History book from Surbough France, where the B24 of Edward Appel's crew crashed. The crash was observed by then 8 year old Joseph Scharrenberger of Subourg. Joseph retold the story to Edward's children in Nov, 2014. Marie Fassel, 9 years at the time, was also an eyewitness at the crash. She talk about retrieving the parachutes and making dresses out of them. The meeting was arranged by Gerard Ober, historian of Hochfelden.
Edward Appel crew from the crash of Sept 5, 1944 near Surbough France.
This plane was piloted by Lt Frazee and co-pilot Captain Edward Appel on its last mission on 5 September 1944. Its target was the Marshalling yards near Karlsruhe. It was flying deputy lead and on formation instruments nearly all the way. Just before reaching the IP they broke into the clear. They had just started the bomb run when the 88s hit. The plane took a big hit to the right wing and its two right engines were knocked out. The rudder cables were also cut, they had no turbos, and the fuel cells were ruptured. The windshield had come in and gas was flowing. They managed to turn around using the ailerons, but lost altitude fast. They salvoed the bombs and anything else loose, but could not make it to the American lines. The crew bailed out and the plane crashed near Surbourg, France. Two men died because of chute failure (Bombardier Charles W. Davis and Assistant Navigator Theodore E. Rachel); one man successfully evaded (Co-Pilot Edward W. Appel); two others managed to evade capture until they were arrested (Radio Operator/Gunner Maynard A. Latten and Tail Gunner Curtis E. Hodges, killed by the Germans on 25 November 1944); seven men were captured and were Prisoners of War (POWs) : Pilot Kenneth E. Frazee, 1st Navigator Charles R. Steinforth, Engineer/Top Turret Gunner Louis J. Trosclair, Observer Paul C. Andersen, Right Waist Gunner Raymond H. Keller, Left Waist Gunner George B. Steele and the other Assistant Navigator William C. Beasley. Missing Air Crew Report - MACR 8599.
The 389th Bomb Group, known in more familiar terms as "the Sky Scorpions", flew strategic bombing missions in B-24 Liberators from Hethel, England. They also sent detachments to join bases in North Africa at Benghazi No. 10, Libya, between 3 July 1943...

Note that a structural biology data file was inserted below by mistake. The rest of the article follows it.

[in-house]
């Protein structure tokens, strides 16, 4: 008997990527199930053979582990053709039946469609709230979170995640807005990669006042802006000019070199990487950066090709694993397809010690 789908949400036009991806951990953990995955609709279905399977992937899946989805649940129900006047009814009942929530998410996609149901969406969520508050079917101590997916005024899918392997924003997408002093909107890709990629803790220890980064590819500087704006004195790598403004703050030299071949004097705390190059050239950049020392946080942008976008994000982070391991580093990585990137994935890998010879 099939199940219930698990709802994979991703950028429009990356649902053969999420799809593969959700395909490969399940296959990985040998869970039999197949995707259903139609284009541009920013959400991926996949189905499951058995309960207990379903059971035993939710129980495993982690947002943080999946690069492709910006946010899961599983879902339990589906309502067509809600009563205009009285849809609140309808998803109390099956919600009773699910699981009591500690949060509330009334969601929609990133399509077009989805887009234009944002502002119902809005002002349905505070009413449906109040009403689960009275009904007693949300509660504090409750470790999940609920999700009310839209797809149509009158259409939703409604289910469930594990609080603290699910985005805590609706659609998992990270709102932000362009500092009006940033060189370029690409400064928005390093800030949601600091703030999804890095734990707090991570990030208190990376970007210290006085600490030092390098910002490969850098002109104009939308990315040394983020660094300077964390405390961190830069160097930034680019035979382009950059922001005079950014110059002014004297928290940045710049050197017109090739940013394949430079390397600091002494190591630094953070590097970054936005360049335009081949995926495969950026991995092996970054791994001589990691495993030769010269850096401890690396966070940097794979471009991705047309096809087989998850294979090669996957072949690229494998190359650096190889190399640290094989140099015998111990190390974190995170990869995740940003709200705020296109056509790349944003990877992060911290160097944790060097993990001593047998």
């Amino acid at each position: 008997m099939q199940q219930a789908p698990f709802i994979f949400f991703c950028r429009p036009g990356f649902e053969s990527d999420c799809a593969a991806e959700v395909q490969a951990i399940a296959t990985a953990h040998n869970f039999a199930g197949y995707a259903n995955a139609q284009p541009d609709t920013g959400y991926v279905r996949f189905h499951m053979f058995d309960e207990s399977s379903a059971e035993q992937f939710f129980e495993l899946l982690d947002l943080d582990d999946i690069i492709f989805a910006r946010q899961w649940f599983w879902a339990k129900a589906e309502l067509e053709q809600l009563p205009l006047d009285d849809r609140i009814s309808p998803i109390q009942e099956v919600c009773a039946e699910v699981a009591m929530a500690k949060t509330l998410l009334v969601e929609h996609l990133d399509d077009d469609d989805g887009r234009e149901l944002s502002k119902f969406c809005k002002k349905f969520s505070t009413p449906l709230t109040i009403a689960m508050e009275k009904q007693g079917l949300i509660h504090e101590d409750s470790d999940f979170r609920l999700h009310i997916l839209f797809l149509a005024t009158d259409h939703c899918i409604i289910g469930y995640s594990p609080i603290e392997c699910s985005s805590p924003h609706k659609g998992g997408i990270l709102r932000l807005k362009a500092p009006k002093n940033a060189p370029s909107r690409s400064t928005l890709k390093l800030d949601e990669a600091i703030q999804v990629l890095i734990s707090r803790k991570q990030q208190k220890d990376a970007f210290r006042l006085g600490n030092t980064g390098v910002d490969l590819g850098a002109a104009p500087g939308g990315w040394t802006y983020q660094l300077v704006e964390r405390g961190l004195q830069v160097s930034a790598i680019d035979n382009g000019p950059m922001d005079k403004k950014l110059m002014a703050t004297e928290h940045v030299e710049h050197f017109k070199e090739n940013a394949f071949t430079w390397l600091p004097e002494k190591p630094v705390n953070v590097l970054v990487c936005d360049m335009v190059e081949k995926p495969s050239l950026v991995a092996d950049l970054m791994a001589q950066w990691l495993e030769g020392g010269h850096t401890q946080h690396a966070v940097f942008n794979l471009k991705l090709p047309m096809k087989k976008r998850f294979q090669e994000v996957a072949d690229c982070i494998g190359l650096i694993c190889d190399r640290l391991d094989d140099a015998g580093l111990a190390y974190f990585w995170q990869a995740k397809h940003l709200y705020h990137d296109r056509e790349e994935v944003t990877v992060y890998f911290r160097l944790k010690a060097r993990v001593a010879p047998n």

Constituted 566th Bombardment Squadron (Heavy) on 19 Dec. 1942. Activated on 24 Dec. 1942. Inactivated on 13 Sept. 1945. Campaigns: Air Offensive, Europe; Sicily; Naples-Foggia; Normandy; Northern France; Rhineland; Ardennes-Alsace; Central Europe; Air...
Military | Captain | Observer | 389th Bomb Group
Prisoner of War (POW) Crashed near Surburg in B-24 #4250511
Military | Lieutenant Colonel | Co-Pilot, Bomber Pilot, Fighter Pilot | 389th Bomb Group
Edward Appel was one of the few Pilots who completed tours both in a Bomber Group (30 missions) and as a fighter pilot (17 missions) in the European Theater of Operations (ETO). His bomber was the B-24 Liberator the Latrine Rumor, B-24 (Number 42...
Military | Lieutenant | Navigator | 389th Bomb Group
Prisoner of War (POW) Crashed near Surburg in B-24 #4250511 on 9/5/44
Military | Lieutenant | Bombardier | 389th Bomb Group
Crashed near Surburg in B-24 #42-50511, Killed in Action (KIA).
Military | Lieutenant | Pilot | 389th Bomb Group
Prisoner of War (POW). Was Pilot of B-24 #42-50511 which crashed near Surbourg, Alsace, France on 5 September 1944. MACR 8599.
Military | Staff Sergeant | Tail Gunner | 389th Bomb Group
Killed in Action (KIA) Crashed Near Surburg in B-24 #4250511
Military | Technical Sergeant | Right Waist Gunner | 389th Bomb Group
Prisoner of War (POW) Crashed near Surburg on 9/5/44 in B-24 #4250511
Military | Technical Sergeant | Radio Operator | 389th Bomb Group
Killed in Action (KIA) Crashed near Surburg in B-24 #4250511
Military | Second Lieutenant | Bombardier | 389th Bomb Group
Crashed near Surburg in B-24 42-50511, Killed in Action (KIA).
Military | Staff Sergeant | Left Waist Gunner | 389th Bomb Group
Prisoner of War (POW) Crashed near Surbug in B-24 #4250511
Military site : airfield
Construction of Hethel airfield began in 1941, and was finished in late 1942. The number of hardstandings was increased from the planned 36 to 50 in 1942, in order to accommodate a full heavy bomb group. The 320th Bomb Group occupied the base for ten...
|Failed to Return (FTR)
||5 September 1944
Crashed between Surbourg and Soultz-sous-Forêts, about 15km Northeast of Haguenau, Alsace, France